PORTLAND, Ore. (KOIN) — During a press conference Thursday afternoon, Washington Gov. Jay Inslee announced the state’s indoor mask mandate will lift on March 21 — a date where hospitalizations are projected to be low enough that hospitals will no longer be overwhelmed.
He said the state’s “significant decline” in COVID-19 cases means the administration will relax precautions and take steps toward “regaining a more normal life.”
Health care centers, long-term care facilities and prisons will still have mask requirements.
However, the lifting of the mask mandate will not preclude Washingtonians from wearing masks indoors if they want.
“That will be part of our order to protect you and your ability should you desire to do so,” he said.
“We’re removing the state mandate of masks, but this will not remove the ability of businesses or other entities to make their own independent decision for their business,” Inslee said.
The governor said although the rate of transmission remains high, relief is “in sight” for Washington. He acknowledged that hospitalizations, although declining, are still at a higher rate in Washington than in any previous wave of the pandemic.
“The threat of COVID will not be eliminated on March 21,” Inslee said, encouraging more Washingtonians to get vaccinated.
“We know that we have some good news here, but we know we have a journey still ahead of us, to get these hospitalization numbers down so that people can go into hospitals and get treatment when they need it — for heart attacks and car accidents and everything else,” he said.
Inslee also announced that beginning March 1, the state will no longer require proof of vaccinations for attending large events.
In a press conference held last week, Inslee announced outdoor mask requirements in the state would be lifted by Feb. 18. Washington state’s current policy requires masks to be worn at gatherings of 500 or more people.
Inslee cited declining COVID hospitalizations as evidence the state has passed the worst of the omicron variant.
Washington Gov. Jay Inslee’s full press conference from Thursday can be viewed in the player above.
“March 21st is still more than three weeks away, and the feeling is, by then rates will be so low, there is no need to have an indoor universal mask mandate,” Clark County Public Health Director Dr. Alan Melnick said.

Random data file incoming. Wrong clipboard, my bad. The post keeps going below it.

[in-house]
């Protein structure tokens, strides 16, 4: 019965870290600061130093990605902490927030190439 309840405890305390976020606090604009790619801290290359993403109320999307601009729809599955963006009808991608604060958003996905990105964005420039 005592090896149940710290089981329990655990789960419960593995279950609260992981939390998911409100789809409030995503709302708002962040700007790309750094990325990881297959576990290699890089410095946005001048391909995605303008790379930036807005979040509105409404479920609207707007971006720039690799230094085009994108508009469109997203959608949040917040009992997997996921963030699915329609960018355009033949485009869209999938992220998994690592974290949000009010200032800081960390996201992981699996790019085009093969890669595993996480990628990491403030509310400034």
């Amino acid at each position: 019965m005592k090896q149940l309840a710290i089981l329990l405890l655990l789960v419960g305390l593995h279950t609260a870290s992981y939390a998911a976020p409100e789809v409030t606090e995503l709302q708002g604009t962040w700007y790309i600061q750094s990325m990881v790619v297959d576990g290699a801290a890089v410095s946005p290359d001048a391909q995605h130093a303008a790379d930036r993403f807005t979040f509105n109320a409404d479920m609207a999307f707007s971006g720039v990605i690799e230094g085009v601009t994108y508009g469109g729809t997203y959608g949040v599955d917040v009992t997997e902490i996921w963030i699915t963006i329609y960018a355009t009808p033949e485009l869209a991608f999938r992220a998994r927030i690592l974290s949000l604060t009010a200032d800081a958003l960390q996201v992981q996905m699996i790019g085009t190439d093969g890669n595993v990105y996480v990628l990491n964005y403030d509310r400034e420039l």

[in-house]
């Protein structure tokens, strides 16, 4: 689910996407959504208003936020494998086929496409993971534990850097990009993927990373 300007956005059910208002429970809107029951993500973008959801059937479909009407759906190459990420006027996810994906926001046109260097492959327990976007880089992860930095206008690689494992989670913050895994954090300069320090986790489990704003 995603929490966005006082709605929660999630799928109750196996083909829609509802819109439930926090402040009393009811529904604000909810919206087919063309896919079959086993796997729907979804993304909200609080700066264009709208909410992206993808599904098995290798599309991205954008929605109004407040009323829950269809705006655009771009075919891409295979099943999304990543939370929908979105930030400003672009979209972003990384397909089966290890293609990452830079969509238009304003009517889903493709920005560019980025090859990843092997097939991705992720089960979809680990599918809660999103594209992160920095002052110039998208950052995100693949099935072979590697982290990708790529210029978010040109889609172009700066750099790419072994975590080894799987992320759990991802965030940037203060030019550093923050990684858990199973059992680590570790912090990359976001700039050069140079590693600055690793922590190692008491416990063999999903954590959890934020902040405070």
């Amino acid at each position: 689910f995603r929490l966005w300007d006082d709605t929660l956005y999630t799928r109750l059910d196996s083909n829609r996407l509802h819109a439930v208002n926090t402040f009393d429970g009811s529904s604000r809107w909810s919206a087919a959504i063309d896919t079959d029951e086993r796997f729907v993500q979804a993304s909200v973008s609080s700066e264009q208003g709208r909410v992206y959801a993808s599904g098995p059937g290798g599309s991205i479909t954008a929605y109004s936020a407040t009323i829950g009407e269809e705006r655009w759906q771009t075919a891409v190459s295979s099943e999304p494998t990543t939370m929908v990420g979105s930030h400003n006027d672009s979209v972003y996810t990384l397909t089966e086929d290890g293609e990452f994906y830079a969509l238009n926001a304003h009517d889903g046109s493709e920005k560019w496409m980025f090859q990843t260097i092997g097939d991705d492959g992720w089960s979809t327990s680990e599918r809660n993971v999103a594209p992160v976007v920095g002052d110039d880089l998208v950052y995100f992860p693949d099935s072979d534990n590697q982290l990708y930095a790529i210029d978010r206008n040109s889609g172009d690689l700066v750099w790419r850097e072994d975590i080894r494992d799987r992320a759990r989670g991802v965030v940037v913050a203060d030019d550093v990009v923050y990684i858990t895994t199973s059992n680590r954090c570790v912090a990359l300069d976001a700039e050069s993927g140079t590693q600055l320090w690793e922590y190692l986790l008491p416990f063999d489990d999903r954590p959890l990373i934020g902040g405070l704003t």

Dr. Melnick says in Clark County, the case rate is still high — double what it was at the peak of the delta surge — but the drop over the past few weeks has been so dramatic It’s less than half of what it was three weeks ago.
“Actually, hospitalization numbers are going down, so they are improving, just like they are elsewhere in the state and the rest of the country,” Melnick explained.
In Oregon, the outlook is similar as cases are dropping. Peter Graven, the director of the office of advanced analytics at OHSU, says that’s making a difference for hospital workers.
“At this point, we are looking for that light at the end of the tunnel where once we reach that certain level, the state is willing to modify conditions in early March,” Graven said.
Governor Kate Brown has said that Oregon will lift its mask mandate by March 31 and if the trends continue it could happen sooner.
“My guess is by the end of March, we should be there, maybe even a couple weeks early, reaching levels that are much more manageable,” Graven said.
In the meantime, health officials in Oregon and Washington are asking people to continue following the indoor requirements until the date they are actually lifted.
“It’s certainly possible to create a rebound right now. There are a lot of susceptible people of we go ahead and stop everything too soon, it’s possible to have a rebound in infections,” Graven explained.
Dr. Melnick says one number they’d like to improve upon before masks come off in schools is childhood vaccines.
He says that at last check the numbers showed that statewide only about 28% of kids 5 -11 years old are vaccinated. In Clark County, the number is 22% and in Cowlitz county 12%.
Melnick says they need to be moving in that direction to get more kids vaccinated.